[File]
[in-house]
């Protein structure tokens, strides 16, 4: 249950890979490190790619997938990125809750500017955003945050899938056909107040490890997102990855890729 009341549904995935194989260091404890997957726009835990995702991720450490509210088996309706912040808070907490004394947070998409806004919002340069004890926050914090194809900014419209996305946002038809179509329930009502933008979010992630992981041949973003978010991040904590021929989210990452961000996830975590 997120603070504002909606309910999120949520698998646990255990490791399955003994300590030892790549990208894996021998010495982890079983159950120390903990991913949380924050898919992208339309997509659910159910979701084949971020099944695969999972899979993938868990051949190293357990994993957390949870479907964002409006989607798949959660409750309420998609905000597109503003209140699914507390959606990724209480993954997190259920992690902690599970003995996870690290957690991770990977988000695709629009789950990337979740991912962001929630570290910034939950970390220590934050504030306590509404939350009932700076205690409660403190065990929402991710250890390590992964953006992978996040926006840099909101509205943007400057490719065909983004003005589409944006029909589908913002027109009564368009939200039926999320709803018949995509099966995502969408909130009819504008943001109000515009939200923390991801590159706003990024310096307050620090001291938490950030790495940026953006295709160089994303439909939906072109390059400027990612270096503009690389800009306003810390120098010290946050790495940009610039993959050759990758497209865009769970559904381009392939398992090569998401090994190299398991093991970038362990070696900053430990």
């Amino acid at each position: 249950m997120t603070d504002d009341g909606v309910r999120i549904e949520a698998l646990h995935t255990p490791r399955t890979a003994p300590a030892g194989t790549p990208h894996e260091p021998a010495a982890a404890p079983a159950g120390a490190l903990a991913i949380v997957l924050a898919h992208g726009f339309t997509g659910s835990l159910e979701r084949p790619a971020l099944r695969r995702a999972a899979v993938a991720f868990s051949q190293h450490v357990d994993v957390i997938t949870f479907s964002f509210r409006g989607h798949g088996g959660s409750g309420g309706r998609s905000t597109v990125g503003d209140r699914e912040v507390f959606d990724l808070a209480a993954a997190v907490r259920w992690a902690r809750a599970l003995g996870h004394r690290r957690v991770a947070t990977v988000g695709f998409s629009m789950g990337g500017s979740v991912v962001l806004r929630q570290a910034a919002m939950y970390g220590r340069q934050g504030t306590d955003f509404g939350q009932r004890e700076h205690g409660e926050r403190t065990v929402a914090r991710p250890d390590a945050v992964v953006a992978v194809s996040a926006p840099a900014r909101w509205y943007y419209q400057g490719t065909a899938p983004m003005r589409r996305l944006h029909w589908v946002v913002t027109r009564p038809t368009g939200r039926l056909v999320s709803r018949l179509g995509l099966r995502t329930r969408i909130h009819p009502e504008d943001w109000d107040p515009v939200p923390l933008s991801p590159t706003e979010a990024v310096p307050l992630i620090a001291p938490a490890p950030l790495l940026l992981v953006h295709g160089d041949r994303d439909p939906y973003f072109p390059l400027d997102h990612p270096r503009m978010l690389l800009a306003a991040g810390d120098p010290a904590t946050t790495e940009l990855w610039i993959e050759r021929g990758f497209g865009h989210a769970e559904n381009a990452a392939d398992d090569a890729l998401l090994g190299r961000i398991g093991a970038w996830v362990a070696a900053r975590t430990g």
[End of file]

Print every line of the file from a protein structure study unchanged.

[in-house]
């Protein structure tokens, strides 16, 4: 249950890979490190790619997938990125809750500017955003945050899938056909107040490890997102990855890729 009341549904995935194989260091404890997957726009835990995702991720450490509210088996309706912040808070907490004394947070998409806004919002340069004890926050914090194809900014419209996305946002038809179509329930009502933008979010992630992981041949973003978010991040904590021929989210990452961000996830975590 997120603070504002909606309910999120949520698998646990255990490791399955003994300590030892790549990208894996021998010495982890079983159950120390903990991913949380924050898919992208339309997509659910159910979701084949971020099944695969999972899979993938868990051949190293357990994993957390949870479907964002409006989607798949959660409750309420998609905000597109503003209140699914507390959606990724209480993954997190259920992690902690599970003995996870690290957690991770990977988000695709629009789950990337979740991912962001929630570290910034939950970390220590934050504030306590509404939350009932700076205690409660403190065990929402991710250890390590992964953006992978996040926006840099909101509205943007400057490719065909983004003005589409944006029909589908913002027109009564368009939200039926999320709803018949995509099966995502969408909130009819504008943001109000515009939200923390991801590159706003990024310096307050620090001291938490950030790495940026953006295709160089994303439909939906072109390059400027990612270096503009690389800009306003810390120098010290946050790495940009610039993959050759990758497209865009769970559904381009392939398992090569998401090994190299398991093991970038362990070696900053430990």
């Amino acid at each position: 249950m997120t603070d504002d009341g909606v309910r999120i549904e949520a698998l646990h995935t255990p490791r399955t890979a003994p300590a030892g194989t790549p990208h894996e260091p021998a010495a982890a404890p079983a159950g120390a490190l903990a991913i949380v997957l924050a898919h992208g726009f339309t997509g659910s835990l159910e979701r084949p790619a971020l099944r695969r995702a999972a899979v993938a991720f868990s051949q190293h450490v357990d994993v957390i997938t949870f479907s964002f509210r409006g989607h798949g088996g959660s409750g309420g309706r998609s905000t597109v990125g503003d209140r699914e912040v507390f959606d990724l808070a209480a993954a997190v907490r259920w992690a902690r809750a599970l003995g996870h004394r690290r957690v991770a947070t990977v988000g695709f998409s629009m789950g990337g500017s979740v991912v962001l806004r929630q570290a910034a919002m939950y970390g220590r340069q934050g504030t306590d955003f509404g939350q009932r004890e700076h205690g409660e926050r403190t065990v929402a914090r991710p250890d390590a945050v992964v953006a992978v194809s996040a926006p840099a900014r909101w509205y943007y419209q400057g490719t065909a899938p983004m003005r589409r996305l944006h029909w589908v946002v913002t027109r009564p038809t368009g939200r039926l056909v999320s709803r018949l179509g995509l099966r995502t329930r969408i909130h009819p009502e504008d943001w109000d107040p515009v939200p923390l933008s991801p590159t706003e979010a990024v310096p307050l992630i620090a001291p938490a490890p950030l790495l940026l992981v953006h295709g160089d041949r994303d439909p939906y973003f072109p390059l400027d997102h990612p270096r503009m978010l690389l800009a306003a991040g810390d120098p010290a904590t946050t790495e940009l990855w610039i993959e050759r021929g990758f497209g865009h989210a769970e559904n381009a990452a392939d398992d090569a890729l998401l090994g190299r961000i398991g093991a970038w996830v362990a070696a900053r975590t430990g």